As shown in Exhibit 1, the Yankee Group’s 2004 Enterprise Communications Spending (ECS) Survey found 93 percent of government and 88 percent of education respondents currently use IP VPNs. However, 82 percent of the respondents within these two markets do not buy their IP VPNs from service providers, they have installed and manage it themselves.
These findings present a market opportunity for providers of IP VPN services. However, providers face the challenge of motivating the education and government verticals to move away from a do-it-yourself model. VoIP is the answer to this challenge.
When asked an open-ended question about their top budgeted network or telecommunications projects for 2004, 19 percent of the government respondents and 33 percent of the education respondents responded VoIP. Combined, 24 of respondents in the education and government market will make VoIP the most popular budgeted project in 2004.
Further, 26 percent of the government and 15 percent of the education respondents said IP VPN expansion and enhancements were also a top budgeted project making it the second most popular category in 2004 for these two combined sectors. Exhibit 2 demonstrates these results as well as some of the other more popular projects budgeted for 2004.
Herein lies the opportunity for provider-managed IP VPN solutions. When a company deploys VoIP over an Internet-based do-it-yourself IP VPN (such as the one 82 percent of these education and government organizations currently have), it is likely to experience performance and quality of service issues. Like any other real-time application, VoIP requires only moderate bandwidth but is sensitive to jitter, which is not covered by an Internet SLA.
When deployed over a traditional WAN infrastructure, VoIP infuses a new set of complexities and requirements on a network. For example, traditional WAN services such as frame relay are not economical solutions for peer-to-peer applications such as VoIP, which require any-to-any connectivity. In addition, the performance of other mission-critical business applications running on those networks can be compromised by contention from VoIP because they lack traffic prioritization and class of service capabilities.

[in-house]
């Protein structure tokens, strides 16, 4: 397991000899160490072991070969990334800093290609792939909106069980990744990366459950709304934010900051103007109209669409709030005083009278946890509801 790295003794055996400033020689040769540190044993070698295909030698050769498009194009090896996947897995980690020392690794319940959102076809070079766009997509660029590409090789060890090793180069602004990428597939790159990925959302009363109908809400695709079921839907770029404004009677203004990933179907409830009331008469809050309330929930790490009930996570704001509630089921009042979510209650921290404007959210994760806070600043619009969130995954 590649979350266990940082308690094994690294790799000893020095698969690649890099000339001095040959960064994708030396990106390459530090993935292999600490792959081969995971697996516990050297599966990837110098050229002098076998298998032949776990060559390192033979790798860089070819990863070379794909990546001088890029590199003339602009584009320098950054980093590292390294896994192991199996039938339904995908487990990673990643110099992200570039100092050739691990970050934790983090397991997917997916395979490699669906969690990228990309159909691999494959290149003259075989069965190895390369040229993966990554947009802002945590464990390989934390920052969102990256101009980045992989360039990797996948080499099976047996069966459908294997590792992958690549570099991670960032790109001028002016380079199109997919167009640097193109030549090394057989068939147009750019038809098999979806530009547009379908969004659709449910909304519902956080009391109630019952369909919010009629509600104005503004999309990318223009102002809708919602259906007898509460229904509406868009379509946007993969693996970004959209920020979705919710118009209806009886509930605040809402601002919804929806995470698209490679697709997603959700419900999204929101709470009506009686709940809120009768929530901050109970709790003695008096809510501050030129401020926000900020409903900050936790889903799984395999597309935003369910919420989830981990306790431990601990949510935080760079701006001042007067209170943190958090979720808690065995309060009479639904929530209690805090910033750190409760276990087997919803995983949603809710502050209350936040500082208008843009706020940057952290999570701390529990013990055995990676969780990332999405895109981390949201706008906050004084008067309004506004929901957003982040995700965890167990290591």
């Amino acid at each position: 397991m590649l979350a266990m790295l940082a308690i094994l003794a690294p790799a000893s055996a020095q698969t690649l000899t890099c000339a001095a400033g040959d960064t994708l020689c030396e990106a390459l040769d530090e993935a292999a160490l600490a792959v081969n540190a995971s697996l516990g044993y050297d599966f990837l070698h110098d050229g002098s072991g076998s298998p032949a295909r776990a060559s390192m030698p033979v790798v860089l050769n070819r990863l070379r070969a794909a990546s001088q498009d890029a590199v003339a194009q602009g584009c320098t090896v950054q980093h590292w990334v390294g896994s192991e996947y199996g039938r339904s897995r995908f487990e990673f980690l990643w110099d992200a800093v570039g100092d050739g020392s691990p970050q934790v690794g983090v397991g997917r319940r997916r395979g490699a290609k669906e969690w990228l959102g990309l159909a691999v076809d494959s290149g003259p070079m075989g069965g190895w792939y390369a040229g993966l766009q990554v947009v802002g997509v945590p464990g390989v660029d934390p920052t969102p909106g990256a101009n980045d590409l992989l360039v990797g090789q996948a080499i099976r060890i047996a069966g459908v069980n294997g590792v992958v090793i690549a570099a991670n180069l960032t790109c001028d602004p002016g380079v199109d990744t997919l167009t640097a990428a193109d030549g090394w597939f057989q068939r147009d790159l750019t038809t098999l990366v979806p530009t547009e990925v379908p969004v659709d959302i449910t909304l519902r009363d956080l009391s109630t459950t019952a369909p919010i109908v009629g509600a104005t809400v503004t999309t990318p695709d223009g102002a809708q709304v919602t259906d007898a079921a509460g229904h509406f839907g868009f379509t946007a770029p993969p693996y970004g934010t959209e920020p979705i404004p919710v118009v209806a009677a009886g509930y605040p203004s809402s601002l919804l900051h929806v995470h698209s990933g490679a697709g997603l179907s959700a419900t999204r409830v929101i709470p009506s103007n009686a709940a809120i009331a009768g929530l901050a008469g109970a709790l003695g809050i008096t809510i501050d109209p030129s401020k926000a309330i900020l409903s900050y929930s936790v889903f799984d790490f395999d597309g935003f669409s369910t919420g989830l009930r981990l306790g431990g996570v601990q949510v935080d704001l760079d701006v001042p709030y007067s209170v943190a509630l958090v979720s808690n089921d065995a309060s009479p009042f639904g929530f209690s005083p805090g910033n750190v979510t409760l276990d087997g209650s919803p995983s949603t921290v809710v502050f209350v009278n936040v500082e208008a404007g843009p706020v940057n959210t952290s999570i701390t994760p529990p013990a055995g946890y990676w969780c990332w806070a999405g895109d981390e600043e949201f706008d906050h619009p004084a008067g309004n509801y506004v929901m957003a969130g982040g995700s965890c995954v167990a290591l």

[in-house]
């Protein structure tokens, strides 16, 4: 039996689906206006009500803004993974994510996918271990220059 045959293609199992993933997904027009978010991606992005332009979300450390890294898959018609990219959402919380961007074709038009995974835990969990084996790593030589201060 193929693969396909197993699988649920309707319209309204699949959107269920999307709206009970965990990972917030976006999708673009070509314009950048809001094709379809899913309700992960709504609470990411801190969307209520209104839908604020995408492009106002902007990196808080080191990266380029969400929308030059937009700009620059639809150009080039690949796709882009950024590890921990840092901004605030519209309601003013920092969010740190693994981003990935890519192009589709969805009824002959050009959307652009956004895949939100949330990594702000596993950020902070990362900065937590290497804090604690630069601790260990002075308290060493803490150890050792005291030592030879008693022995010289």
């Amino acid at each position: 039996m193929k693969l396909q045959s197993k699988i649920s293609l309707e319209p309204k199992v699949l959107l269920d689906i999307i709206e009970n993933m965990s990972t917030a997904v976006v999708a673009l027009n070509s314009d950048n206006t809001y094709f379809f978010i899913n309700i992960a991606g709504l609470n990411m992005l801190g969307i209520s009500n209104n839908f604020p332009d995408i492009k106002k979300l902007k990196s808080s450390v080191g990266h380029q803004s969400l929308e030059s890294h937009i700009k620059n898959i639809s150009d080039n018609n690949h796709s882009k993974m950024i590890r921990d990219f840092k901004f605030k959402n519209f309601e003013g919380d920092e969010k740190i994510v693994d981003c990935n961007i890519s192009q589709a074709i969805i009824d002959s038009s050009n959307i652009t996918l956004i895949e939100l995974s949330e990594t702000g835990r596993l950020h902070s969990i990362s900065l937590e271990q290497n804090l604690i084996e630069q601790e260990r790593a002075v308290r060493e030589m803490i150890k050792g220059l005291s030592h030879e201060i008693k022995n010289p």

Knowing that VoIP is at the top of many government and education IT organization’s 2004 lists, service providers have an opportunity to position managed IP VPN solutions as a more effective alternative to the do-it-yourself model that is so popular with these two markets.
The upside revenue potential within these markets for provider managed IP VPNs is significant. On average, the government and education respondents in the ECS survey said that 14 percent of their telecom, data, and IP services budget is allocated to Internet access, another 11 percent is for frame relay and/or ATM services, and finally 5 percent is for their IP VPN. When combined, these three services equate to 30 percent of an average government or educational organization’s telecom, data, and IP services budget.
A provider-managed IP VPN service could capture a large portion of this spending by serving as a single solution to address these three networking requirements. Service providers looking to sell IP VPNs to the government and education sectors should leverage VoIP as the tip of the spear in penetrating these markets.
The Yankee Group originally published this article on 16 April 2004.
- Leverage VoIP offerings and experience to get the attention of government and education prospects. Demonstrate value by helping them address network design considerations such as call processing distribution, remote survivability, PSTN connections, access links, and traffic patterns associated with a VoIP deployment. This will in turn facilitate discussions about your managed services capabilities allowing you to approach them with an IP VPN solution that includes VoIP and other applications.
- Security is a top hurdle in selling a managed vs. do-it-yourself IP VPN solution to the government. Emphasize your private IP network infrastructure to allay security concerns associated with public IP networks. In addition, provide hybrid offerings that include support for CPE-based and network-based capabilities in a single IP VPN solution. This provides an end-to-end encryption option for sites with heightened security demand and a network-based security option for sites with average security requirements all over a single solution.
- Cost and return on investment is a top hurdle in selling to the education sector. Market the simplified routing and network integration capabilities of a managed IP VPN service to overcome these issues. Provide case studies pertinent to education customers that depict the operational savings of a provider-managed vs. in-house IP VPN.